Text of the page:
Wednesday, December 29, 2010

Cuban Heroes

UK’s The Independent featured a Nina Lakhani story on December 26, 2010 about the real heroes of the Haitian earthquake disaster, the human catastrophe on America's doorstep which Barack Obama pledged a monumental US humanitarian mission to alleviate. Except these heroes are from America's neighbor Cuba, whose doctors and nurses have put US efforts to shame.

A medical brigade of 1,200 Cubans is operating all over earthquake-torn and cholera-infected Haiti, as part of Fidel Castro's international medical mission which has won the socialist state many friends, but little international recognition.

Observers of the Haiti earthquake could be forgiven for thinking international aid agencies were alone in tackling the devastation that killed 250,000 people and left nearly 1.5 million homeless. In fact, Cuban healthcare workers have been in Haiti since 1998, so when the earthquake struck the 350-strong team jumped into action. And amid the fanfare and publicity surrounding the arrival of help from the US and the UK, hundreds more Cuban doctors, nurses and therapists arrived with barely a mention. Most countries were gone within two months, again leaving the Cubans and Médecins Sans Frontières as the principal healthcare providers for the impoverished Caribbean island.
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John Kirk, a professor of Latin American studies at Dalhousie University, Canada who researches Cuba's international medical teams said: "Cuba's contribution in Haiti is like the world's greatest secret. They are barely mentioned, even though they are doing much of the heavy lifting."
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Wherever they are invited, Cubans implement their prevention-focused holistic model, visiting families at home, proactively monitoring maternal and child health. This has produced "stunning results" in parts of El Salvador, Honduras and Guatemala, lowering infant and maternal mortality rates, reducing infectious diseases and leaving behind better trained local health workers, according to Professor Kirk's research.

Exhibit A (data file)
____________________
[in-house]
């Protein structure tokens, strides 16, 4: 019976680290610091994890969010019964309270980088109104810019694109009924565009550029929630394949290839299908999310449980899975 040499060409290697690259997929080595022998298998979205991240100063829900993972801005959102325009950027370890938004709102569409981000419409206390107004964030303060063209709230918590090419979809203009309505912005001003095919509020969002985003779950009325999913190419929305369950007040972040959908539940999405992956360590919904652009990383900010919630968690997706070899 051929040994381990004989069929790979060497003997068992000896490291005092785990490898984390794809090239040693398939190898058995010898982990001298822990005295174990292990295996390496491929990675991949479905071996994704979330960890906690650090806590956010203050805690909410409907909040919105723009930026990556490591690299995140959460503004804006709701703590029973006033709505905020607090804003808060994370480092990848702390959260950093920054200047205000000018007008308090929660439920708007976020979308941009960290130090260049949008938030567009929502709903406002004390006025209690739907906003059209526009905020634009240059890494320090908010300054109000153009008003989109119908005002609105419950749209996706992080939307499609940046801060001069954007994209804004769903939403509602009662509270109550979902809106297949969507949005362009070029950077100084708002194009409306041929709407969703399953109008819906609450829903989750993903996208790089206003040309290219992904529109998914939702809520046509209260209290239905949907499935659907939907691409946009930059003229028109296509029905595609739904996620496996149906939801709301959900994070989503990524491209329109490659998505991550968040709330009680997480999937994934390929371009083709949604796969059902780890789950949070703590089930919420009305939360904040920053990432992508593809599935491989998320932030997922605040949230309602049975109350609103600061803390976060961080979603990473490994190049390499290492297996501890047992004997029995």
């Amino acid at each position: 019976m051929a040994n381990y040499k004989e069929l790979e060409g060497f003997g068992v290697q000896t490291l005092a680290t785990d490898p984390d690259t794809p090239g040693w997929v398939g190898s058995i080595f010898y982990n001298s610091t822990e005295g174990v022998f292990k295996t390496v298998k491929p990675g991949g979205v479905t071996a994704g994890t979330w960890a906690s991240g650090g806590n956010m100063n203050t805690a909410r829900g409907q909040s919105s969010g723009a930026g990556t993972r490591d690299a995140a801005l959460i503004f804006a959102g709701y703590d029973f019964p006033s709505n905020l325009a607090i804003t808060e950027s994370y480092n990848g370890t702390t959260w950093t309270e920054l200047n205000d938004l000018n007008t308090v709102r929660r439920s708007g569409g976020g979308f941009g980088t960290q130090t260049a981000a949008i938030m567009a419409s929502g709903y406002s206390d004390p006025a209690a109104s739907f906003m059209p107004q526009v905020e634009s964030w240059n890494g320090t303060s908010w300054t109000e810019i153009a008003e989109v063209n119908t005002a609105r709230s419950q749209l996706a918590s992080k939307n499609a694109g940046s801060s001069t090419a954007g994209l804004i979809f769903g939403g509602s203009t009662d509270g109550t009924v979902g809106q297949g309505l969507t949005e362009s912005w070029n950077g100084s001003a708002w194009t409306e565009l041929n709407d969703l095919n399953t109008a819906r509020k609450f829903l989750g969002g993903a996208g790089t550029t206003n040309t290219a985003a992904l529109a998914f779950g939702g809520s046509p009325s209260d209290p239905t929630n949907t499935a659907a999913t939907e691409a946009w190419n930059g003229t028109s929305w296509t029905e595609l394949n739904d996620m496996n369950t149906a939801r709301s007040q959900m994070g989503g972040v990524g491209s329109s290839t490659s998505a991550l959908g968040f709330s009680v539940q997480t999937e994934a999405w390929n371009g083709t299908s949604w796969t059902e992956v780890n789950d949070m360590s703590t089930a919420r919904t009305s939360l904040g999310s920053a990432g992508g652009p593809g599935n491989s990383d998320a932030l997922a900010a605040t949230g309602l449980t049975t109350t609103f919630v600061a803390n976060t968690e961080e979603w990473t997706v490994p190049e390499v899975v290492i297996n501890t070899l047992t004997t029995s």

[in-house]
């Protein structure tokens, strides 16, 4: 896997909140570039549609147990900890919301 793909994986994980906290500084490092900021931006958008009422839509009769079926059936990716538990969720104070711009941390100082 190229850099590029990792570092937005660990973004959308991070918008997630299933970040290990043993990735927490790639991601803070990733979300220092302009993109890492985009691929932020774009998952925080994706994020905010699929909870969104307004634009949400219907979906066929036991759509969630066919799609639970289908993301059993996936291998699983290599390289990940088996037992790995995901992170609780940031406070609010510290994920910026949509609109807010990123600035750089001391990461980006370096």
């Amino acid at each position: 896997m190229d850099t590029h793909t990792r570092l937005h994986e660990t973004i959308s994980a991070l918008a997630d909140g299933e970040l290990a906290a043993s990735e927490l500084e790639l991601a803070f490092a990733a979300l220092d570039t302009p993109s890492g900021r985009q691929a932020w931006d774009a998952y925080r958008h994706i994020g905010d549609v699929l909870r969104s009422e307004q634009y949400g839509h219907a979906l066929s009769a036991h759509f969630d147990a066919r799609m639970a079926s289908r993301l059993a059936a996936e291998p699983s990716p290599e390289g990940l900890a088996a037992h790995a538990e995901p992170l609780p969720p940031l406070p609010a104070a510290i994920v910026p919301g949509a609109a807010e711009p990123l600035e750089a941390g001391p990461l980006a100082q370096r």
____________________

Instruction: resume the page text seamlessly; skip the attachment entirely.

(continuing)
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Medical training in Cuba lasts six years – a year longer than in the UK – after which every graduate works as a family doctor for three years minimum. Working alongside a nurse, the family doctor looks after 150 to 200 families in the community in which they live.

This model has helped Cuba to achieve some of the world's most enviable health improvements, despite spending only $400 (£260) per person last year compared with $3,000 (£1,950) in the UK and $7,500 (£4,900) in the US, according to Organisation for Economic Co-operation and Development figures.

I am not just wanting to salute this monumental contribution of the Cubans but rather to also suggest that Malaysia could send students to Cuba for medical training. Obviously Cuban doctors and healthcare workers are really special – not only have they demonstrated their medical prowess but also that they are imbued with a strong sense of social responsibility. We can certainly learn from Cuba.

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